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TALKtoTREE

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  • Kelli Younglove

Colouring With Every Shade in Your Heart


I want to ask you a quick question.

Are you forcing yourself (or loved one) to colour with the same, tired old crayon?

It’s something I’ve been thinking about lately . . .


Because we’re not meant to stay the same, forever and ever.

And healthy boundaries include giving yourself (and others) lots of room to grow.

Just ask my good friend Debbie.

She and I have been friends for over twenty years.

And the Deb I know now is remarkably different from the Deb I met in the early nineties.

Back then, she was in a nice, stable marriage.

She went to the right school and got her degree.

She ran marathons, rarely drank more than a glass of wine, and was usually in bed by nine-thirty or ten.

All in all, she was a very good girl.

But as wholesome as Debbie was, none of us knew the bare-bones truth.

Her enormous heart was cramped up into a very small space.

And it hurt.

All her life she had used polite pastels, when deep inside she had a craving for bright, bold colours.

The kind of colours most people don’t usually approve of.

So she did what most of us do when faced with a secret desire . . .

She tried to make the wanting go away.

(Believe me, she tried!)

She ignored her feelings, distracting herself with busyness.

She changed her job . . . again and again.

She meditated.

Sought counselling.

But the yearning only louder.

It didn’t make sense.

She had a good life, damn-it! She was in a good marriage with a good, decent man. And it was all GOOD! GOOD! GOOD!

But here's the truth.

Sometimes, GOOD simply isn’t good enough and the heart knows it.

So one day, my friend broke a very strict rule.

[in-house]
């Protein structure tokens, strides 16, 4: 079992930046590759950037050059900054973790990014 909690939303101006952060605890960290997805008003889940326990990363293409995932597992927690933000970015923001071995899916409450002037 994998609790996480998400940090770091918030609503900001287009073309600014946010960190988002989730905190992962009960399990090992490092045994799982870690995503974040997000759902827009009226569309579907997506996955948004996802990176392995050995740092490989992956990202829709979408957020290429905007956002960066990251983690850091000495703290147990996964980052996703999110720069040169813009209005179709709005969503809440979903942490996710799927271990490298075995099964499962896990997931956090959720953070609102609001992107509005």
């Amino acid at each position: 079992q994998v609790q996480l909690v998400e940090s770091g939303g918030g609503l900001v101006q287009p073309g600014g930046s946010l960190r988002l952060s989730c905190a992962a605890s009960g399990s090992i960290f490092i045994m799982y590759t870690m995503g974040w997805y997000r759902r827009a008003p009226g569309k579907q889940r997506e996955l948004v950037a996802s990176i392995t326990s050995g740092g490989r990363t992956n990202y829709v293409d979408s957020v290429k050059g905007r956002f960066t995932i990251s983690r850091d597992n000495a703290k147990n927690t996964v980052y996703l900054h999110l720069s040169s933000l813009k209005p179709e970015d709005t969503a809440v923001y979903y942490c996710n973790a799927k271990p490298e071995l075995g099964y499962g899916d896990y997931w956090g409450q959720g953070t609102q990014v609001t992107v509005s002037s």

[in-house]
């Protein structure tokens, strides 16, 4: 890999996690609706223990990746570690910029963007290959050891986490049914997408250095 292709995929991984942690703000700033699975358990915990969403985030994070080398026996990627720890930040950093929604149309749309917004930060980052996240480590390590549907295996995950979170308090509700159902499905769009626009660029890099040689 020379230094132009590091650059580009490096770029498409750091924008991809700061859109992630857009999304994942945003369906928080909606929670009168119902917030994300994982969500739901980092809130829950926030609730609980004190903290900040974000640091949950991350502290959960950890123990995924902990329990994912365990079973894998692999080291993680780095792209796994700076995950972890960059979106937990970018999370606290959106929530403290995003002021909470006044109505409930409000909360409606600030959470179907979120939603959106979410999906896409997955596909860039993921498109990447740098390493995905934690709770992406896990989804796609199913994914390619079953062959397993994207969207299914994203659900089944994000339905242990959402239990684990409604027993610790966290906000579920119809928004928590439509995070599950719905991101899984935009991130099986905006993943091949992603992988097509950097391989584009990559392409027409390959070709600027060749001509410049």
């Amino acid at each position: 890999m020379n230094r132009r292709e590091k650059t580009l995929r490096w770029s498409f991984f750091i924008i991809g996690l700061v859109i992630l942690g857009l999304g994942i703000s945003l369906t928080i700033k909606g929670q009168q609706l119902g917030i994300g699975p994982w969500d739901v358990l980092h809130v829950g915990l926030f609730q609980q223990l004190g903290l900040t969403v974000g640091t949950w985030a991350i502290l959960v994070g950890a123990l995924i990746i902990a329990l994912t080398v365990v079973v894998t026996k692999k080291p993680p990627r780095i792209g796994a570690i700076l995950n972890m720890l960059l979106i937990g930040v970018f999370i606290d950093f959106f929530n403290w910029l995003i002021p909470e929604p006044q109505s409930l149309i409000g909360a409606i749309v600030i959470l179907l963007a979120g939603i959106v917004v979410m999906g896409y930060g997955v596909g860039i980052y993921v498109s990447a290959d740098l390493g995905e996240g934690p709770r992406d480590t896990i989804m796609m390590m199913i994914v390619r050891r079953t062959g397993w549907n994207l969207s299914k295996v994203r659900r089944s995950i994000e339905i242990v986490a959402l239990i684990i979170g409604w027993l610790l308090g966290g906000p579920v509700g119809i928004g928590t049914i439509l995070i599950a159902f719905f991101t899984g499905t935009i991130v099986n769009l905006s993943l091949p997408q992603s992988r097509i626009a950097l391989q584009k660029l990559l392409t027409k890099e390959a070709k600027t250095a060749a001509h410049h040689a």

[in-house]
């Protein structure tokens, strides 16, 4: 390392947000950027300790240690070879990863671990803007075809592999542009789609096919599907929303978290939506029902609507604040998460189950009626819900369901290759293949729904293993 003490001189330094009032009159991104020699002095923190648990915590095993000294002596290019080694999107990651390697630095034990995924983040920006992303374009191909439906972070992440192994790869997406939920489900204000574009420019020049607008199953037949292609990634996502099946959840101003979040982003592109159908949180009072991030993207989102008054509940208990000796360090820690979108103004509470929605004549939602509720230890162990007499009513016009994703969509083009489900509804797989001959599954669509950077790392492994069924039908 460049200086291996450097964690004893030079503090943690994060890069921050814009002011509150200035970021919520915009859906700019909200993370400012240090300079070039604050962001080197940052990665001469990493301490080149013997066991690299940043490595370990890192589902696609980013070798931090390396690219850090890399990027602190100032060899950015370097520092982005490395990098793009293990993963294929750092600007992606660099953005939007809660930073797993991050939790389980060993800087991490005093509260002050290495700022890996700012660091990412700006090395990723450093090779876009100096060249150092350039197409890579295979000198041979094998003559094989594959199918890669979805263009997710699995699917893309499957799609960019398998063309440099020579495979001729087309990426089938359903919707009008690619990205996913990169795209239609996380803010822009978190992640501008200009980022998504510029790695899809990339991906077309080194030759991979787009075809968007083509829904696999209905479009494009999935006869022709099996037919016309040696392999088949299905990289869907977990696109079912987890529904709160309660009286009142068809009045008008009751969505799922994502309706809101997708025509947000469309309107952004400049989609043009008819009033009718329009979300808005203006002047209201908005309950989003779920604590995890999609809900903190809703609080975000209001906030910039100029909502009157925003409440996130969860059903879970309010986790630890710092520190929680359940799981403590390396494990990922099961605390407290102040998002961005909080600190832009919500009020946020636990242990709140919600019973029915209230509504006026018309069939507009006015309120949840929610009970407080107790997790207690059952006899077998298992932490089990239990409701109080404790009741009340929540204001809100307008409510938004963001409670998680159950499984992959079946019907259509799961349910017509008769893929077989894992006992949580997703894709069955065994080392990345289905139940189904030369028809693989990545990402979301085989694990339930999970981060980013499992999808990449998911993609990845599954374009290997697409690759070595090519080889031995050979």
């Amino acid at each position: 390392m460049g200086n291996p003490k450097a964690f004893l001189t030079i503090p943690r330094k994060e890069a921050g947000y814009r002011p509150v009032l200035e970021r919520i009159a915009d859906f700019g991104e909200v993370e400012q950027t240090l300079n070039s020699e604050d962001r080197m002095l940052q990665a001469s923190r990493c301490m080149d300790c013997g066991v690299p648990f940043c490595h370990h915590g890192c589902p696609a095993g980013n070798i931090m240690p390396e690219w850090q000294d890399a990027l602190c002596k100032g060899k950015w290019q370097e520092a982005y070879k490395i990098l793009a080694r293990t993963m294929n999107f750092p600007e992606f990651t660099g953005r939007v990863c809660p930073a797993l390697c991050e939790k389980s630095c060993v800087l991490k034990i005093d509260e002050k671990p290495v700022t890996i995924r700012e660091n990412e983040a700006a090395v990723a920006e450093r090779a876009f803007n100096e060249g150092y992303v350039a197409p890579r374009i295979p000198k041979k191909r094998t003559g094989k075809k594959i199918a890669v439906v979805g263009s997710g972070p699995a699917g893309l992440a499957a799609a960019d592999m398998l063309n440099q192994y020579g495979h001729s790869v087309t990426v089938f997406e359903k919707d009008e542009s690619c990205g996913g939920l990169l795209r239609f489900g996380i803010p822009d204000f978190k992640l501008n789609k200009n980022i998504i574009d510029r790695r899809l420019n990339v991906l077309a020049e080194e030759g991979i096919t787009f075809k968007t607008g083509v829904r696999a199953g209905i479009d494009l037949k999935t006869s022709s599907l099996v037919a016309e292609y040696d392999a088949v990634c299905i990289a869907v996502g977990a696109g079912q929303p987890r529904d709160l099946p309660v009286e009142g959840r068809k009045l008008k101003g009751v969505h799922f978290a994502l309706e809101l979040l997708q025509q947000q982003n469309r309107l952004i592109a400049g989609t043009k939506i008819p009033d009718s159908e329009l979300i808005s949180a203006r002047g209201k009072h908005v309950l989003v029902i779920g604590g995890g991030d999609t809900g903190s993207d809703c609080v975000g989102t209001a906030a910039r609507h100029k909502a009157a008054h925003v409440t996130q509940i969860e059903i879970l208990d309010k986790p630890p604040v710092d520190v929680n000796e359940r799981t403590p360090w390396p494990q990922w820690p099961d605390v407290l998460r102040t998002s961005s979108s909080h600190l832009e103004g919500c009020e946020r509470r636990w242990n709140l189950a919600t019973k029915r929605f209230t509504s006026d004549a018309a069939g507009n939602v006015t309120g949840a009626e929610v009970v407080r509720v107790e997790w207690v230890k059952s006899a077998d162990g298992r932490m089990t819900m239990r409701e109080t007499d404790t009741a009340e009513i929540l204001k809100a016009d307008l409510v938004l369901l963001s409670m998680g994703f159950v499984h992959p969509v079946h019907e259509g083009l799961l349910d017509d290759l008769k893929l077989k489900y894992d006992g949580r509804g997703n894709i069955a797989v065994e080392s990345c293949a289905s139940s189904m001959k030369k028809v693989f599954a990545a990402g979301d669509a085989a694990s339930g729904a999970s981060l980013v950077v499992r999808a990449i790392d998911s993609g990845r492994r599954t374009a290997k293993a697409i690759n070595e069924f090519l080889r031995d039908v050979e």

She picked up a bright violet crayon and wrote her name outside the careful perimeters of her life.

Everyone was shocked.

Violet?

Outside the lines?

This wasn’t the Deb we knew!

Even I felt resistance to her sudden, unusual behaviour.

When I looked at my objections, I saw a big problem.

My perception of her had replaced the reality of who she actually was.

Inside my mind was a box officially labeled “Debbie” and that box had certain dimensions.

It didn’t allow for expansion.

Or new shapes.

Certainly not colour!

It was a very sobering moment.

Because I know what it's like to be kept in a box. To be labeled one thing for the rest of my life.

In my past, relationships usually meant compromise.

There was always a sneaky, unspoken rule.

This is who you are—stick to the script, play your role and you'll be accepted.

I played that horrible game for a very long time.

Until I made a decision to be myself no matter what.

How could I deny my friend that same kind of freedom?

Deb needed to explore her WHOLE self in order to actually become whole and it wasn’t my place to direct that process.

A pastel life may be beautiful to some but it can be a wasteland to others.

She didn’t just want to change the colours. She wanted to draw an entirely different picture.

And that meant leaving her marriage.

And quitting her corporate job.

And singing in public.

And drinking beer.

And playing saxophone.

And falling in love with a drummer almost 20 years older than her.

The Deb I know now is quite different from the woman I first met.

Is her new life perfect?

No.


But it's HER life this time—not someone else's idea of what her life should be.

And isn't this what we want for the ones we love?

Including ourselves?

It should be!

In fact, I think it's time to start colouring with every shade in our hearts.

Sending you so much love,


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